The reported experiments examine the nature of the orienting of attention in response to indirect cues (central arrow cues). Part 1 (Experiments 1-4) provides experiments that challenge the claim of involuntary made by previous studies (Eimer, 1997; Gibson & Bryant, in press; Hommel et al., 2001; Ristic et al., 2002, Tipples, 2002). Direct cues (peripheral color singletons) are used in a context where meaning-driven attentional orienting can be overridden. There is also further clarification as to the role blocking and expectancy play in any such override process. Part 2 (Experiments 5-8) includes experiments that determine if previous findings in this line of research actually do reflect attentional orienting or if they follow an alternative location compatibility account. A display size manipulation was used in order to determine whether indirect cues affected attentional orienting during search or if their effects were post-search. In contrast to much of the literature, support is found for a post-search, location compatibility account. Finally, the findings of Part 2 are reconciled with the findings of Part 1, clarifying when and under what conditions attentional orienting is occurring and what mechanisms are being overridden.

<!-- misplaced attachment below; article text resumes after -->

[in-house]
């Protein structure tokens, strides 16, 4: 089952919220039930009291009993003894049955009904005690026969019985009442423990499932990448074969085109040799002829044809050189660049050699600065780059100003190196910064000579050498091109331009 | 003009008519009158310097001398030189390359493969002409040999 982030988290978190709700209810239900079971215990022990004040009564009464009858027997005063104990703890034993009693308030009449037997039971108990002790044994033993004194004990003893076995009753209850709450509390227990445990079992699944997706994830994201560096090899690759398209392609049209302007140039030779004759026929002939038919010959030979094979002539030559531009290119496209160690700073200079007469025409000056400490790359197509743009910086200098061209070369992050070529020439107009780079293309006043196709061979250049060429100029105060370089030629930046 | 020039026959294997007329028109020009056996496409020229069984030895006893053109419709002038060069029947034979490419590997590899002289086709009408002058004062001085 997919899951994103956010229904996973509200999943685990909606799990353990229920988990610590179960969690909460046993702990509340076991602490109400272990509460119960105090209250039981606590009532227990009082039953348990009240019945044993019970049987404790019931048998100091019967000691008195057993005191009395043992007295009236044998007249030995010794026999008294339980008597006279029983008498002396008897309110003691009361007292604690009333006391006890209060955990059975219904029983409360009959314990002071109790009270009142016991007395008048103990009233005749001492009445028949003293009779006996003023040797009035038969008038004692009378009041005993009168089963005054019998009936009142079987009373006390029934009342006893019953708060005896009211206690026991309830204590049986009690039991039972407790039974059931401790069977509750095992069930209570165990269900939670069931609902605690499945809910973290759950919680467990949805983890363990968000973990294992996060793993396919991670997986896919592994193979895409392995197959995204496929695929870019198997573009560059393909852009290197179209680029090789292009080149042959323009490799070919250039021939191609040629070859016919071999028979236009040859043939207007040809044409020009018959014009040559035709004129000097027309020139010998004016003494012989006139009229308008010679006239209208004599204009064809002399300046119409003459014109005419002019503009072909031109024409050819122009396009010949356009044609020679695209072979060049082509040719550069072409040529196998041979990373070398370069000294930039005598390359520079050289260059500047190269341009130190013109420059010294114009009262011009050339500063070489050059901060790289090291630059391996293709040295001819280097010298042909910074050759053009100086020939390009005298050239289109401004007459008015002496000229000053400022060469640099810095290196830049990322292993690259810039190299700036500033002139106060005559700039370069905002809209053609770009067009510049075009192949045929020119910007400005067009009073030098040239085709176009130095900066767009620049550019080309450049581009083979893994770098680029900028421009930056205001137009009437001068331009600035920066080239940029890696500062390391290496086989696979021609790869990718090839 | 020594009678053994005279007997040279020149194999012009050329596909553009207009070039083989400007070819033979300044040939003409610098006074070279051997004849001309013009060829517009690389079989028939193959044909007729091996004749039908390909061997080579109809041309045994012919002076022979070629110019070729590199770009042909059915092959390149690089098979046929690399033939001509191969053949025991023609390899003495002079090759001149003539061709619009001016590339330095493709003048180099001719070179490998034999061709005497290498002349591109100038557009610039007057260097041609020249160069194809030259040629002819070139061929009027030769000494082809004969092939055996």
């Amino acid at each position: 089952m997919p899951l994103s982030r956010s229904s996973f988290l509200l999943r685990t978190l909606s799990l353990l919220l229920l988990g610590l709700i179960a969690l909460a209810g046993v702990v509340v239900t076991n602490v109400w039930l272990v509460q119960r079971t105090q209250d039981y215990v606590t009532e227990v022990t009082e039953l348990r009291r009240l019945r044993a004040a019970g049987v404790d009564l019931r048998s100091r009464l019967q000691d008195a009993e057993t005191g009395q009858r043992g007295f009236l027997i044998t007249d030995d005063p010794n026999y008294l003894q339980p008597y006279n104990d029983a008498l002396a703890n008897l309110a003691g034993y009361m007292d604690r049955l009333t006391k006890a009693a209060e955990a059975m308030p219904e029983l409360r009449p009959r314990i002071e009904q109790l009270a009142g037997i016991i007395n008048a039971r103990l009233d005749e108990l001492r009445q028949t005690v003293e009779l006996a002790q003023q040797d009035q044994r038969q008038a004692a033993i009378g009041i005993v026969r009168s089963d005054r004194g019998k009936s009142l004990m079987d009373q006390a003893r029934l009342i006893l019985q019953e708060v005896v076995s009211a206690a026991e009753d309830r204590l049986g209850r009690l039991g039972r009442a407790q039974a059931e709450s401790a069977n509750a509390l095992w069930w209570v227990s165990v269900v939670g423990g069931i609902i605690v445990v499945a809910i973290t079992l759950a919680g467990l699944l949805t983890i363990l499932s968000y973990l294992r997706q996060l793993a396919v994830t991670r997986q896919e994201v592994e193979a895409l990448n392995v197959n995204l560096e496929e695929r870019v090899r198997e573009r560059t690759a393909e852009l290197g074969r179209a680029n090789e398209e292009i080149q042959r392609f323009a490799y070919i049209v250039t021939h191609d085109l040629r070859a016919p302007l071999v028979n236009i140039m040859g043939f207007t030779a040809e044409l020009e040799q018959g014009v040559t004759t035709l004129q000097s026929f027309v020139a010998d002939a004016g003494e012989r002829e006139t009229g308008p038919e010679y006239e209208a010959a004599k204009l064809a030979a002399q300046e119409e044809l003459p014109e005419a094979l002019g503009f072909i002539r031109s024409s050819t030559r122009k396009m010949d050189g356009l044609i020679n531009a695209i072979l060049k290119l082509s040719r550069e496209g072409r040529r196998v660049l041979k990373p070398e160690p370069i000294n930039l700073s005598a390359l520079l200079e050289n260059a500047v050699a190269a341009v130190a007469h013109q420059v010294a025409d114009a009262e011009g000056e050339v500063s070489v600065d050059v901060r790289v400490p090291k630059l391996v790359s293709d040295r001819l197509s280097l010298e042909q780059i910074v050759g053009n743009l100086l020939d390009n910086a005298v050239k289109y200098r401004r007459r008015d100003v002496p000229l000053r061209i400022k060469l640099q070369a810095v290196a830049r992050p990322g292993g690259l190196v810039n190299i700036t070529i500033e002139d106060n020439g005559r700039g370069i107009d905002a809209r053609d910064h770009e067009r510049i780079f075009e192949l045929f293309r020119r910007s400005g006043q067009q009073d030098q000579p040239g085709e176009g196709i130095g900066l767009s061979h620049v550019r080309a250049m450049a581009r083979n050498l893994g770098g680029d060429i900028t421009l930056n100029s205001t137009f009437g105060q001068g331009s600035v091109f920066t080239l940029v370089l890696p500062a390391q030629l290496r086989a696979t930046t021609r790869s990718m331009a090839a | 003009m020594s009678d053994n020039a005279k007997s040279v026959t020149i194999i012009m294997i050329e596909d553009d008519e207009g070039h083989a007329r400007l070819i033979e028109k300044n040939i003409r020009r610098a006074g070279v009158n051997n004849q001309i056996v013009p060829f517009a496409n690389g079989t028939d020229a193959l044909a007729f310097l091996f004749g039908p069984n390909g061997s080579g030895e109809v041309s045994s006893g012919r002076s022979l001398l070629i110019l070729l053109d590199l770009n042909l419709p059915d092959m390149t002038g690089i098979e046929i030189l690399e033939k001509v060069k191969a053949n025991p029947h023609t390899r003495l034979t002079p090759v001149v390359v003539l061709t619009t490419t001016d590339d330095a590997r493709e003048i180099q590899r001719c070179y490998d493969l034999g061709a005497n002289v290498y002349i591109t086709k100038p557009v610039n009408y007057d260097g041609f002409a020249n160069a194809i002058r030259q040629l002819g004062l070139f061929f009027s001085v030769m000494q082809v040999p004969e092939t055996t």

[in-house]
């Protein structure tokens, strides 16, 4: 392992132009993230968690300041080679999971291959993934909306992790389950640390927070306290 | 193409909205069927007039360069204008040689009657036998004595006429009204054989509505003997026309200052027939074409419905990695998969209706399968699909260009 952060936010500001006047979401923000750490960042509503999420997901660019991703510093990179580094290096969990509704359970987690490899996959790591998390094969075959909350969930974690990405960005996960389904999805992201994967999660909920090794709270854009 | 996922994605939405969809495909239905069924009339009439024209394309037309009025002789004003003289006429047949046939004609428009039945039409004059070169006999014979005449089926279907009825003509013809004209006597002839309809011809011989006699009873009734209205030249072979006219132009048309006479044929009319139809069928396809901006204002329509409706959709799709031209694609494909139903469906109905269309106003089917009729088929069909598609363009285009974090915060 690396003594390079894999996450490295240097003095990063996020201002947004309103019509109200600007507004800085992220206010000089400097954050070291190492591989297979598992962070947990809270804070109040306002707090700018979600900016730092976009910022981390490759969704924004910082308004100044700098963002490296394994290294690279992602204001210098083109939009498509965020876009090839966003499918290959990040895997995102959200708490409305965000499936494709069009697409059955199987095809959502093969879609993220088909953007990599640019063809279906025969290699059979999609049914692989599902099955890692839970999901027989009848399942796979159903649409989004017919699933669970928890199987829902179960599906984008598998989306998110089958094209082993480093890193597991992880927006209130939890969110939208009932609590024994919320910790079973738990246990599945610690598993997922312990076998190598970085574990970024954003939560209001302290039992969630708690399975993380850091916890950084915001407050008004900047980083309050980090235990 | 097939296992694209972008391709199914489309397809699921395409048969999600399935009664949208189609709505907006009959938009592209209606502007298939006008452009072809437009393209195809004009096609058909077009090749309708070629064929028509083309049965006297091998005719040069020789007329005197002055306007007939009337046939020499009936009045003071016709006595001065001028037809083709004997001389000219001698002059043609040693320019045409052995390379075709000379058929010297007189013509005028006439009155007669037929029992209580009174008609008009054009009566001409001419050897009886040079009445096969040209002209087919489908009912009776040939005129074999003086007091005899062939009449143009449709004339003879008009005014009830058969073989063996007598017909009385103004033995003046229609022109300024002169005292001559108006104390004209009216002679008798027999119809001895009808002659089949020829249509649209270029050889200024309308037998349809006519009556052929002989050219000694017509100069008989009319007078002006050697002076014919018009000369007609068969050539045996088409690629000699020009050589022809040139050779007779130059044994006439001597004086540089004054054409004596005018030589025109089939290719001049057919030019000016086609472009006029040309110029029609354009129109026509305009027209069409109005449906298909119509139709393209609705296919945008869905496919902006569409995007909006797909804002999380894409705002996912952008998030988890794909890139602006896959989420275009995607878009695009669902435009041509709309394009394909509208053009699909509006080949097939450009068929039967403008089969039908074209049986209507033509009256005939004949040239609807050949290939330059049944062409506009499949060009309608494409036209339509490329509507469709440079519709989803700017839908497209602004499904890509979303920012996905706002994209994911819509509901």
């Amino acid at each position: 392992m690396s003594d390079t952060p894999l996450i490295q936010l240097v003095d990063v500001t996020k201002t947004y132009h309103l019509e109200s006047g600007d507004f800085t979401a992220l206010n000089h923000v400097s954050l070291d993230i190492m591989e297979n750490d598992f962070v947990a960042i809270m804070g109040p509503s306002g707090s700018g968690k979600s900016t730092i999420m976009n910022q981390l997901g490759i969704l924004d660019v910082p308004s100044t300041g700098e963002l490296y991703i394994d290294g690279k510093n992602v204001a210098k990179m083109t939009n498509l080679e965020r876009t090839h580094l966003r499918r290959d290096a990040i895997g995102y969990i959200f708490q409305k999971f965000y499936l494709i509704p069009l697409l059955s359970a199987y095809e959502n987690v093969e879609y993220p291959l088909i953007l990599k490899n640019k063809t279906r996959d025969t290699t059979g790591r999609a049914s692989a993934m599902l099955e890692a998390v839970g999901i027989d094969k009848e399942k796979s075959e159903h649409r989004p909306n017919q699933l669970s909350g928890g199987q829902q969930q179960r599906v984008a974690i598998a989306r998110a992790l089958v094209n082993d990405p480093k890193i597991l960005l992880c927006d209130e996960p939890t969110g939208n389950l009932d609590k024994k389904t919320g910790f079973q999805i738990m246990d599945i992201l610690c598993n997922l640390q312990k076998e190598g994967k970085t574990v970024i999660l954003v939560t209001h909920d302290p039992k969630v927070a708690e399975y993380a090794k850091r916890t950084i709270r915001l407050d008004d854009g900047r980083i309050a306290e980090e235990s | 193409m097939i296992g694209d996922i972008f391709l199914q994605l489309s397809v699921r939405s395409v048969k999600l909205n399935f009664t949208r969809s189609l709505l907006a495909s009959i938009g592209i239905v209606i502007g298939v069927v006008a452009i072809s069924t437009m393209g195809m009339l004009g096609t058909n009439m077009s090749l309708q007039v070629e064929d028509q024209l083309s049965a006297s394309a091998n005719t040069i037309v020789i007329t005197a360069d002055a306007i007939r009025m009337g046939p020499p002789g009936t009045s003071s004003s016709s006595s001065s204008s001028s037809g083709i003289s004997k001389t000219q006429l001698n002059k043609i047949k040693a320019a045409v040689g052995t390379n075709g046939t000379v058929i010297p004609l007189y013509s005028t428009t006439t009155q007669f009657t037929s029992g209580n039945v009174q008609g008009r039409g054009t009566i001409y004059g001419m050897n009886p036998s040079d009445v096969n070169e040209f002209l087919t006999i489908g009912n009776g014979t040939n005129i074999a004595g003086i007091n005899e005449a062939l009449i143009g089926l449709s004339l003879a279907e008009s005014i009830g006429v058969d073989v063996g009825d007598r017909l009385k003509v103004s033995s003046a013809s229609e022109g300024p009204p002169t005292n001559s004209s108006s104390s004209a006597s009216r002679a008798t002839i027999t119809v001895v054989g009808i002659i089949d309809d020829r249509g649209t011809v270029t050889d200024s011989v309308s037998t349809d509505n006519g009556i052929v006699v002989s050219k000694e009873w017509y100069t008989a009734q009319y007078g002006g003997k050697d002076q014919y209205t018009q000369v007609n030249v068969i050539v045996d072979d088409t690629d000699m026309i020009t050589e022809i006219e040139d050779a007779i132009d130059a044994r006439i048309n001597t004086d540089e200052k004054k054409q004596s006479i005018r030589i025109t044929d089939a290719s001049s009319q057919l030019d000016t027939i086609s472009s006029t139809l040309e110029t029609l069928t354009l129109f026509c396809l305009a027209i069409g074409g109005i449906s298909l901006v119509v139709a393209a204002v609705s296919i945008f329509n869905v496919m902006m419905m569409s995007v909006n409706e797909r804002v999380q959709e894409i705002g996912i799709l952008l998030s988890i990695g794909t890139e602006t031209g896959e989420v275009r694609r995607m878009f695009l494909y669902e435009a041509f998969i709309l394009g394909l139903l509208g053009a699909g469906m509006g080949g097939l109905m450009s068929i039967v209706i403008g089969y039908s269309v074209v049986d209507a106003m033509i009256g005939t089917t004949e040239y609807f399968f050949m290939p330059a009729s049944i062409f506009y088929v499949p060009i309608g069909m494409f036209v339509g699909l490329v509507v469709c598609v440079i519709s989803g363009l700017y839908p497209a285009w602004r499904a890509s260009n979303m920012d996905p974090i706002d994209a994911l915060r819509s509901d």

|Author||Ted Alan Bryant|
|Contributor||Bradley Gibson, Committee Chair|
|Degree Level||Master's Thesis|
|Departments and Units|